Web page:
Open Access Research article

Effects of infection and disease with Mycobacterium tuberculosis on serum antibody to glucan and arabinomannan: two surface polysaccharides of this pathogen

Wendy A Keitel1*, ZhongDong Dai2, Robert W Awe3, Robert L Atmar1, Sheldon Morris4, Rachel Schneerson2 and John B Robbins2

Author Affiliations

1 Departments of Molecular Virology & Microbiology and Medicine, Baylor College of Medicine, Houston, TX, USA

2 Program on Developmental and Molecular Immunity, Eunice Schriver Kennedy Institute of Child Health and Human Development, NIH, Bethesda, MD 20852, USA

3 Ben Taub General Hospital, Houston, TX, USA

4 CBER, Food and Drug Administration, Houston, TX, USA

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BMC Infectious Diseases 2013, 13:276  doi:10.1186/1471-2334-13-276

Published: 19 June 2013



The role of the surface capsular polysaccharides (CPs) of Mycobacterium tuberculosis (Mtb) in the pathogenesis of infection and disease, as well their potential for use as diagnostic reagents and vaccine antigens, are unknown.


Serum antibody to two CPs of Mtb, arabinomannan (AM) and glucan (Glu), were studied in samples from 52 18–74 year-old HIV-seronegative, immunocompetent individuals in Houston Texas. The effects of Mtb exposure, infection and disease upon the levels of antibodies to these CPs were assessed. Subjects were grouped according to the standard international classification.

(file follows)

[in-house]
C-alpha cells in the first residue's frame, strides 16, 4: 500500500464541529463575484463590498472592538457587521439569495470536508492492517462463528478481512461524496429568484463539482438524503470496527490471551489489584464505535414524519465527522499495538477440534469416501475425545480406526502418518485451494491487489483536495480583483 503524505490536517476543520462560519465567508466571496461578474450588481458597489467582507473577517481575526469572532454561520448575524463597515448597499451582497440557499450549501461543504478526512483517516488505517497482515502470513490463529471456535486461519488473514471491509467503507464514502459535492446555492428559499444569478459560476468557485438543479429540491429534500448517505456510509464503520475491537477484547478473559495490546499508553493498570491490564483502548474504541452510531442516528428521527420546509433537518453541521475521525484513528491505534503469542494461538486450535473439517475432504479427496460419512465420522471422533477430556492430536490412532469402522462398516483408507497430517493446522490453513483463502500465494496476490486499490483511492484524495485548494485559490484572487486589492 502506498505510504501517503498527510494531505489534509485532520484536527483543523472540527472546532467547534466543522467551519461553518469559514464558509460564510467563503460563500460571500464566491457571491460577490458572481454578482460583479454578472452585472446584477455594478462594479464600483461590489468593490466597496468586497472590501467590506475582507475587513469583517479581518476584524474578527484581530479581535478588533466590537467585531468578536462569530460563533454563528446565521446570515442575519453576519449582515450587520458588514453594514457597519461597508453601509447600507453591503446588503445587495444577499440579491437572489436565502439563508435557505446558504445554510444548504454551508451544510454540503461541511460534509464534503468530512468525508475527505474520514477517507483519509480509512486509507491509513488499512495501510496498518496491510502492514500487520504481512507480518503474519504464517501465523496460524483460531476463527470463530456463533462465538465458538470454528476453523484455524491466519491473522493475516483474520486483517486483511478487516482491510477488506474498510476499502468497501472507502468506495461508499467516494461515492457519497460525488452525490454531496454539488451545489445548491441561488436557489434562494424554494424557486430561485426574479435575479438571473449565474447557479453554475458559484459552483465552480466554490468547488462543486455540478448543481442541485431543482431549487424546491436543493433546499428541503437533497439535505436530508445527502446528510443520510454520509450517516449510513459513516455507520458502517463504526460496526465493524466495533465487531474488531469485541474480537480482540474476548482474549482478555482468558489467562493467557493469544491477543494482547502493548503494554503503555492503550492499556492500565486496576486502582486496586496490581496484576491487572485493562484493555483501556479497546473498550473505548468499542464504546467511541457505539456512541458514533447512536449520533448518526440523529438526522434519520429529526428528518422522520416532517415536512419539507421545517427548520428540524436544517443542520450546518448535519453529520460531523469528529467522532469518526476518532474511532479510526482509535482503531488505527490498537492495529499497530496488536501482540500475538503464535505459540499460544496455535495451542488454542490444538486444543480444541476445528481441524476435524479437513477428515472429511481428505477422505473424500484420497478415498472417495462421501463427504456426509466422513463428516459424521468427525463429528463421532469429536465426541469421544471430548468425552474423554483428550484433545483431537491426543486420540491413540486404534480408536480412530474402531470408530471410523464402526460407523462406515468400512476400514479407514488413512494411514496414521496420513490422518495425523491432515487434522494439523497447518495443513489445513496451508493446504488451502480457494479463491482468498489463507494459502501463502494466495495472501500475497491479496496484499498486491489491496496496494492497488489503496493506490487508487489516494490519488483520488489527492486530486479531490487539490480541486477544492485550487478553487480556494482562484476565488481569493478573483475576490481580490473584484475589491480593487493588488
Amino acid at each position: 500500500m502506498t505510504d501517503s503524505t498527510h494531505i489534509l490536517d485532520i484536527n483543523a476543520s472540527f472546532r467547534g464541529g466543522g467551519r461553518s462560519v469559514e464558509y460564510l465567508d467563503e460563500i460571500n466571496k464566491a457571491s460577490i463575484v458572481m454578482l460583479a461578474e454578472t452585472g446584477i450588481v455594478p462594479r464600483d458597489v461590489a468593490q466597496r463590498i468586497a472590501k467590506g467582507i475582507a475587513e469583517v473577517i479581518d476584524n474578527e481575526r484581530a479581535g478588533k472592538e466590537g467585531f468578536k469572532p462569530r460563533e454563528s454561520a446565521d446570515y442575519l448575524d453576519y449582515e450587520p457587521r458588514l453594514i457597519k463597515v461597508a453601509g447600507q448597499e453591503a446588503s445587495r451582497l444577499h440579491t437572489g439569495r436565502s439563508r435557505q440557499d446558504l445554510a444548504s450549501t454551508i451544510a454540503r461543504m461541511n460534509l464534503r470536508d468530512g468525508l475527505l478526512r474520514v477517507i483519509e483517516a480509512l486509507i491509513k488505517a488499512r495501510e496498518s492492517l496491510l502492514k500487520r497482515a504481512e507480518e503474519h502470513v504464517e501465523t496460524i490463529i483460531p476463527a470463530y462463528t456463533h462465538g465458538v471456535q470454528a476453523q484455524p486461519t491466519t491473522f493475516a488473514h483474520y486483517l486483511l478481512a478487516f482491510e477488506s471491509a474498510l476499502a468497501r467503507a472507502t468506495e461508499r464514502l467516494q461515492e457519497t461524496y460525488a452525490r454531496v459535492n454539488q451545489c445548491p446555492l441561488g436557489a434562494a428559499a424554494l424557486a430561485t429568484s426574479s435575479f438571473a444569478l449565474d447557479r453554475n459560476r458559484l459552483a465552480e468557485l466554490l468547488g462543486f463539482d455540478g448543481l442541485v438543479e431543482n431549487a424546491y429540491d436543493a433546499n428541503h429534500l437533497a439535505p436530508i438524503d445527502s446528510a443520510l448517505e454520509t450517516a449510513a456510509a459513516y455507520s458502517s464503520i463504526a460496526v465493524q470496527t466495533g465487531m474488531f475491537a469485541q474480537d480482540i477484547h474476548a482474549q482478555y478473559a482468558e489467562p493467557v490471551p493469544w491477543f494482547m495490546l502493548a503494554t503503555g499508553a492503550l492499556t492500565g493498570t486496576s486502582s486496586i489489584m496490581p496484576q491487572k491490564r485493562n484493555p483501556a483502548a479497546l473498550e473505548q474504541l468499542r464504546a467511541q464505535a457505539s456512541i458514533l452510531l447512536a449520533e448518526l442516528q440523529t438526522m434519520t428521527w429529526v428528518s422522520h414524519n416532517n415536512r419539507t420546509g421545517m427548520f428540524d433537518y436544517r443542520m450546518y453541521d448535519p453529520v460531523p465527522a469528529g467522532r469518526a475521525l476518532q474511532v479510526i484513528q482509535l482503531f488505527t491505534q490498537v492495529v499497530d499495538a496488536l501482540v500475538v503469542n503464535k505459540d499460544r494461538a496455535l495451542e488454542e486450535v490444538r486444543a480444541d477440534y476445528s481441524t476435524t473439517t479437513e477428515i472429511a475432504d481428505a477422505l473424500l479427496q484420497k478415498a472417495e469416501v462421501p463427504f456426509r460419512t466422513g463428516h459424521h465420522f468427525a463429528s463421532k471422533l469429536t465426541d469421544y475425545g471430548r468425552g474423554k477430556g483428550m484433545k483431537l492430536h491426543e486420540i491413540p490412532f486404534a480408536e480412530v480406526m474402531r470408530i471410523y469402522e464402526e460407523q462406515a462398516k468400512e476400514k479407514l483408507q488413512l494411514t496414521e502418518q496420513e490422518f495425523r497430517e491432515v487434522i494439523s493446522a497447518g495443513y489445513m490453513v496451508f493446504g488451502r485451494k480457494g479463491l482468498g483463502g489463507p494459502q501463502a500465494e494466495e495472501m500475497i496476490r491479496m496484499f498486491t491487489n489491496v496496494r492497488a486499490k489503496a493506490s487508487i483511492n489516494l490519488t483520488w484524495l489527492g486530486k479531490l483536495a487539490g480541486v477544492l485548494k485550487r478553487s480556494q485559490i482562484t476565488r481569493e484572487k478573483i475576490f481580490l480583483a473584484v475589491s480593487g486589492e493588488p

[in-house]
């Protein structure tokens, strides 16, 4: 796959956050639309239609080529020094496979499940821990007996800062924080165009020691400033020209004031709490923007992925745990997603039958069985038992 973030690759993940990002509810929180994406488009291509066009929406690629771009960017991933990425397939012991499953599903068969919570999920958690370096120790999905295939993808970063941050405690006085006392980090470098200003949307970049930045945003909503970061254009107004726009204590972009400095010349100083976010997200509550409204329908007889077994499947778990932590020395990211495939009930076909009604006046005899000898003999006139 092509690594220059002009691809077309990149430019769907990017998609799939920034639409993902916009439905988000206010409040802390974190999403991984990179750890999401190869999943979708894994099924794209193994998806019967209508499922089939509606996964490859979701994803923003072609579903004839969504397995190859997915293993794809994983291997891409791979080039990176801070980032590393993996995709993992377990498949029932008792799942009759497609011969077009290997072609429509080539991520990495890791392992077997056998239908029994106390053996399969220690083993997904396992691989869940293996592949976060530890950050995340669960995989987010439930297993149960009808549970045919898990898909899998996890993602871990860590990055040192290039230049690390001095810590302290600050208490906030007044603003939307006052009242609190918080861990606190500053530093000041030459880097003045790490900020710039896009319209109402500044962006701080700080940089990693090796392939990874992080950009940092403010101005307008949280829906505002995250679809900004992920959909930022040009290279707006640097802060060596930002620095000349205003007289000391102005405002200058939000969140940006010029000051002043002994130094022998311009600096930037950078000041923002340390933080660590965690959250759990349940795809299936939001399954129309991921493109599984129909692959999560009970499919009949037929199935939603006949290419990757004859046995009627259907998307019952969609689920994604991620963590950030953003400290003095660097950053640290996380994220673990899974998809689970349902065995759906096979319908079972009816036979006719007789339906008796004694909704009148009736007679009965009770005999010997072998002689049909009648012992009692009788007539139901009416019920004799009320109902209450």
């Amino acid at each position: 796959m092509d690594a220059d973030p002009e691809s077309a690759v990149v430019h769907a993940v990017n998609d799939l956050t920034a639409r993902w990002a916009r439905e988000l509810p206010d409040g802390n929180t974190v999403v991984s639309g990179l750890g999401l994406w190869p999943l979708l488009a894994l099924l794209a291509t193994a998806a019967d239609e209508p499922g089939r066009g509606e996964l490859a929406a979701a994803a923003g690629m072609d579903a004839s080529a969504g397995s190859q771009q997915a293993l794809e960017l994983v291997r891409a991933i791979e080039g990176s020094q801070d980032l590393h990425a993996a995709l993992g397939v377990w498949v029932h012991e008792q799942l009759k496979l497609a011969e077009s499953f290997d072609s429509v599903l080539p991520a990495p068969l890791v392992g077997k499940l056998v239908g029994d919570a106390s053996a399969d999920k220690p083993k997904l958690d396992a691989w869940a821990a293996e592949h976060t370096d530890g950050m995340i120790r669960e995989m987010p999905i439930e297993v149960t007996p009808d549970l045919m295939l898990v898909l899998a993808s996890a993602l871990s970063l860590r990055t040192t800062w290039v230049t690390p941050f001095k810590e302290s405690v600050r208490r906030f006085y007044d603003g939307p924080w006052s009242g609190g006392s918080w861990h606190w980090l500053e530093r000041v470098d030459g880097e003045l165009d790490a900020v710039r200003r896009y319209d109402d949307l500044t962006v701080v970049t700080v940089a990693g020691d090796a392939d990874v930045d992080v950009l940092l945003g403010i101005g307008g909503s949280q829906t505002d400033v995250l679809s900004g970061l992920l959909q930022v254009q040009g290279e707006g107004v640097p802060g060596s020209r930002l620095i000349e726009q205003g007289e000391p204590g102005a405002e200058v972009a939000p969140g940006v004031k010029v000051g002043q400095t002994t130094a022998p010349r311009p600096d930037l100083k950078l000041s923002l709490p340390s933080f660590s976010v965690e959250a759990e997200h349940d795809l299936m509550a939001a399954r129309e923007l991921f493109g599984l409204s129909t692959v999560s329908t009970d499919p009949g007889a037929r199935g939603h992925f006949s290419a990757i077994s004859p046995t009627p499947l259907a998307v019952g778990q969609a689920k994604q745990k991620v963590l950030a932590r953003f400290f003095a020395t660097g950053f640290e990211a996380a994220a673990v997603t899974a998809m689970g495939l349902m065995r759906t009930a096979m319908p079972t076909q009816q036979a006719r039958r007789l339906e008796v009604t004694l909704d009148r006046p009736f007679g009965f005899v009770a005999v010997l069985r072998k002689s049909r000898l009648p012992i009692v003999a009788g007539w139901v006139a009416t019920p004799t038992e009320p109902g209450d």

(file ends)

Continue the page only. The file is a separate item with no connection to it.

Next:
IgA anti-Glu levels were significantly higher in the active and treated TB compared to a group that was PPD-negative without TB exposure history (p<0.05). Antibodies against AM demonstrated a similar pattern, with the exception that IgG anti-AM was higher in groups who had active TB or previously documented active TB, and IgA anti-AM was higher in subjects with previously documented active TB compared to the level in an unexposed, PPD-negative group (p<0.05). Serum IgG anti-Glu levels were higher in subjects with active TB or previously documented active TB than in the unexposed PPD-negative group, but the differences were not significant.


These data suggest that the evaluation of antibody responses to the CP of Mtb may have utility for TB serodiagnosis, and that vaccines designed to induce humoral responses to TB CPs should be tested for their capacity to evoke anti-tuberculosis protective immunity.

Mycobacterium tuberculosis; Capsular polysaccharides; Immune responses